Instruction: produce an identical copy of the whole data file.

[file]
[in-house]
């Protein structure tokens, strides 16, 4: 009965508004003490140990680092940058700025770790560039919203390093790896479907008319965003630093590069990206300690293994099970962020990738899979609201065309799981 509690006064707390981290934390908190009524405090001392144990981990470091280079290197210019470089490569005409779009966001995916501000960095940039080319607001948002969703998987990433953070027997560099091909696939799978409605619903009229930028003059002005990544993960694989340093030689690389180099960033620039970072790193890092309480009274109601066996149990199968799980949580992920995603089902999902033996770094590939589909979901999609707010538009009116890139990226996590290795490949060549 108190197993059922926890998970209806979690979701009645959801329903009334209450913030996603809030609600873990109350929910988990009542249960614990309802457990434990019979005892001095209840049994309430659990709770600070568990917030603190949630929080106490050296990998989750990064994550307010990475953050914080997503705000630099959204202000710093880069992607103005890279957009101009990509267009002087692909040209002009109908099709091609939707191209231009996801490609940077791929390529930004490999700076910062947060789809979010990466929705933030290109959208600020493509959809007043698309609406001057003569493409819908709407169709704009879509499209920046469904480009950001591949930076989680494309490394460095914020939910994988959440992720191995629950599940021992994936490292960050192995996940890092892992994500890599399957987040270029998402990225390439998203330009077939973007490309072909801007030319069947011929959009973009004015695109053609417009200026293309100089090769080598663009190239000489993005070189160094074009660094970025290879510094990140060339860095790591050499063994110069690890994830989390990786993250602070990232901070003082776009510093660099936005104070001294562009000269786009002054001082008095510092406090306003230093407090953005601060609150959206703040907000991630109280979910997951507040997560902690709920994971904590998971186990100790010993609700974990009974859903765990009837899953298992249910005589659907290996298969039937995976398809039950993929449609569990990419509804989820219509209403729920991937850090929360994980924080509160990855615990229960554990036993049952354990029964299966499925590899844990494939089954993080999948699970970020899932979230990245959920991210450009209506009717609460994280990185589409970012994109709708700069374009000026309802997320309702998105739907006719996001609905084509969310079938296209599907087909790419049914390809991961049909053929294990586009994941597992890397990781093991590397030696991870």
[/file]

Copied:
[in-house]
């Protein structure tokens, strides 16, 4: 009965508004003490140990680092940058700025770790560039919203390093790896479907008319965003630093590069990206300690293994099970962020990738899979609201065309799981 509690006064707390981290934390908190009524405090001392144990981990470091280079290197210019470089490569005409779009966001995916501000960095940039080319607001948002969703998987990433953070027997560099091909696939799978409605619903009229930028003059002005990544993960694989340093030689690389180099960033620039970072790193890092309480009274109601066996149990199968799980949580992920995603089902999902033996770094590939589909979901999609707010538009009116890139990226996590290795490949060549 108190197993059922926890998970209806979690979701009645959801329903009334209450913030996603809030609600873990109350929910988990009542249960614990309802457990434990019979005892001095209840049994309430659990709770600070568990917030603190949630929080106490050296990998989750990064994550307010990475953050914080997503705000630099959204202000710093880069992607103005890279957009101009990509267009002087692909040209002009109908099709091609939707191209231009996801490609940077791929390529930004490999700076910062947060789809979010990466929705933030290109959208600020493509959809007043698309609406001057003569493409819908709407169709704009879509499209920046469904480009950001591949930076989680494309490394460095914020939910994988959440992720191995629950599940021992994936490292960050192995996940890092892992994500890599399957987040270029998402990225390439998203330009077939973007490309072909801007030319069947011929959009973009004015695109053609417009200026293309100089090769080598663009190239000489993005070189160094074009660094970025290879510094990140060339860095790591050499063994110069690890994830989390990786993250602070990232901070003082776009510093660099936005104070001294562009000269786009002054001082008095510092406090306003230093407090953005601060609150959206703040907000991630109280979910997951507040997560902690709920994971904590998971186990100790010993609700974990009974859903765990009837899953298992249910005589659907290996298969039937995976398809039950993929449609569990990419509804989820219509209403729920991937850090929360994980924080509160990855615990229960554990036993049952354990029964299966499925590899844990494939089954993080999948699970970020899932979230990245959920991210450009209506009717609460994280990185589409970012994109709708700069374009000026309802997320309702998105739907006719996001609905084509969310079938296209599907087909790419049914390809991961049909053929294990586009994941597992890397990781093991590397030696991870």